Updated 01:30 AM EDT, Wed, Apr 21, 2021

New 'Hypervelocity' Stars Leaving Our Galaxy Discovered, Origins Puzzle Scientists

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Looks like the Milky Way just isn't good enough for some stars. Scientists involved in the Sloan Digital Sky Survey have discovered a new breed of "hypervelocity" solitary stars that are moving at speeds great enough to escape the Milky Way's gravitational pull.

What's puzzling, however, is the fact that none of the stars seem to have originated from the Milky Way's center.

"These new hypervelocity stars are very different from the ones that have been discovered previously," said Lauren Palladino, lead author on the study from Vanderbilt University.

"The original hypervelocity stars are large blue stars and appear to have originated from the galactic center. Our new stars are relatively small — about the size of the sun — and the surprising part is that none of them appear to come from the galactic core."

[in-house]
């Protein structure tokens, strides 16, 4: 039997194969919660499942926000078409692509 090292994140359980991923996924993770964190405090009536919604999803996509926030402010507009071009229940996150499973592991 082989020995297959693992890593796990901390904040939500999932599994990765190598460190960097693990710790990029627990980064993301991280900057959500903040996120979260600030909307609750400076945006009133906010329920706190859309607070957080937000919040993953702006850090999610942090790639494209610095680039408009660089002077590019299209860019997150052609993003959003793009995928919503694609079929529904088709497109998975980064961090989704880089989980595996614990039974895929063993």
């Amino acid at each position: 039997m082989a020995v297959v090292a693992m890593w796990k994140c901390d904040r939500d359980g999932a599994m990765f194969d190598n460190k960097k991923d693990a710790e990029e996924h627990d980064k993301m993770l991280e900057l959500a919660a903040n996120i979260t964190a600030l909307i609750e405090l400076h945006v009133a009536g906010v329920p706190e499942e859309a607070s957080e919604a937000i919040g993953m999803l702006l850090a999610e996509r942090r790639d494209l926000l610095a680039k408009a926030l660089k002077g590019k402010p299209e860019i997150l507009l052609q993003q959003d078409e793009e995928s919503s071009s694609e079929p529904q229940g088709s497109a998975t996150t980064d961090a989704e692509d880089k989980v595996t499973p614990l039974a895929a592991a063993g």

Researchers estimate that stars need a boost of over 1 million miles per hour against the motion of the Milky Way in order to escape the galaxy. Typical hypervelocity stars get this kick from the Milky Way's supermassive black hole (one that weighs in at around 4 million suns) in the middle. Binary star systems get pulled into the black hole, and as one gets eaten, the other gets flung out at tremendous speeds.

Due to the composition of the stars, the scientists have concluded that they do not originate from the center, but the puzzle still remains incomplete.

"The big question is: what boosted these stars up to such extreme velocities? We are working on that now," said Kelly Holley-Bockelmann, assistant professor of astronomy at Vanderbilt University.

You can read the full published study detailing the findings in The Astrophysical Journal.

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